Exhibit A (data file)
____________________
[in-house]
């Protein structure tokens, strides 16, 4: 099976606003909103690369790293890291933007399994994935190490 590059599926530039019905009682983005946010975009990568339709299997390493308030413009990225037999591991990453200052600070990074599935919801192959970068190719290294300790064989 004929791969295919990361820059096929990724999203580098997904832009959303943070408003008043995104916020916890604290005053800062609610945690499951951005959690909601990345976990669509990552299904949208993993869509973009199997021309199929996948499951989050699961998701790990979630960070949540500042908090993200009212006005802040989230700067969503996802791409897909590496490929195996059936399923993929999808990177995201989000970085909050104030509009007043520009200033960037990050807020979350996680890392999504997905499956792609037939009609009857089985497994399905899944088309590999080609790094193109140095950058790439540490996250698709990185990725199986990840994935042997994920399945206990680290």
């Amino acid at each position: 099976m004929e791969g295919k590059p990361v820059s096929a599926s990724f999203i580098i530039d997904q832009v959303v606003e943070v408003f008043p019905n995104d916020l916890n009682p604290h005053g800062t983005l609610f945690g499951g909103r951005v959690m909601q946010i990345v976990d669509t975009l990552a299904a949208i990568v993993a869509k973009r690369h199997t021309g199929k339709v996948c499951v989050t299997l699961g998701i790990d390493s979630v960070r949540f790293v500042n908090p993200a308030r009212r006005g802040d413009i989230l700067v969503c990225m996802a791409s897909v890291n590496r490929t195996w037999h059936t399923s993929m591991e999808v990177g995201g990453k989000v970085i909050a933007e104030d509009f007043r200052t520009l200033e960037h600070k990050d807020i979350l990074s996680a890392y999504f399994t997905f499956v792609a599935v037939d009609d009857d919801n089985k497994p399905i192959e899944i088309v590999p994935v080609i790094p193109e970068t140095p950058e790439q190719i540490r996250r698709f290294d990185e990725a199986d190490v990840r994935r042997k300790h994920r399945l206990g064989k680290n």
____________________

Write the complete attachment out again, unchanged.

[in-house]
């Protein structure tokens, strides 16, 4: 099976606003909103690369790293890291933007399994994935190490 590059599926530039019905009682983005946010975009990568339709299997390493308030413009990225037999591991990453200052600070990074599935919801192959970068190719290294300790064989 004929791969295919990361820059096929990724999203580098997904832009959303943070408003008043995104916020916890604290005053800062609610945690499951951005959690909601990345976990669509990552299904949208993993869509973009199997021309199929996948499951989050699961998701790990979630960070949540500042908090993200009212006005802040989230700067969503996802791409897909590496490929195996059936399923993929999808990177995201989000970085909050104030509009007043520009200033960037990050807020979350996680890392999504997905499956792609037939009609009857089985497994399905899944088309590999080609790094193109140095950058790439540490996250698709990185990725199986990840994935042997994920399945206990680290």
């Amino acid at each position: 099976m004929e791969g295919k590059p990361v820059s096929a599926s990724f999203i580098i530039d997904q832009v959303v606003e943070v408003f008043p019905n995104d916020l916890n009682p604290h005053g800062t983005l609610f945690g499951g909103r951005v959690m909601q946010i990345v976990d669509t975009l990552a299904a949208i990568v993993a869509k973009r690369h199997t021309g199929k339709v996948c499951v989050t299997l699961g998701i790990d390493s979630v960070r949540f790293v500042n908090p993200a308030r009212r006005g802040d413009i989230l700067v969503c990225m996802a791409s897909v890291n590496r490929t195996w037999h059936t399923s993929m591991e999808v990177g995201g990453k989000v970085i909050a933007e104030d509009f007043r200052t520009l200033e960037h600070k990050d807020i979350l990074s996680a890392y999504f399994t997905f499956v792609a599935v037939d009609d009857d919801n089985k497994p399905i192959e899944i088309v590999p994935v080609i790094p193109e970068t140095p950058e790439q190719i540490r996250r698709f290294d990185e990725a199986d190490v990840r994935r042997k300790h994920r399945l206990g064989k680290n």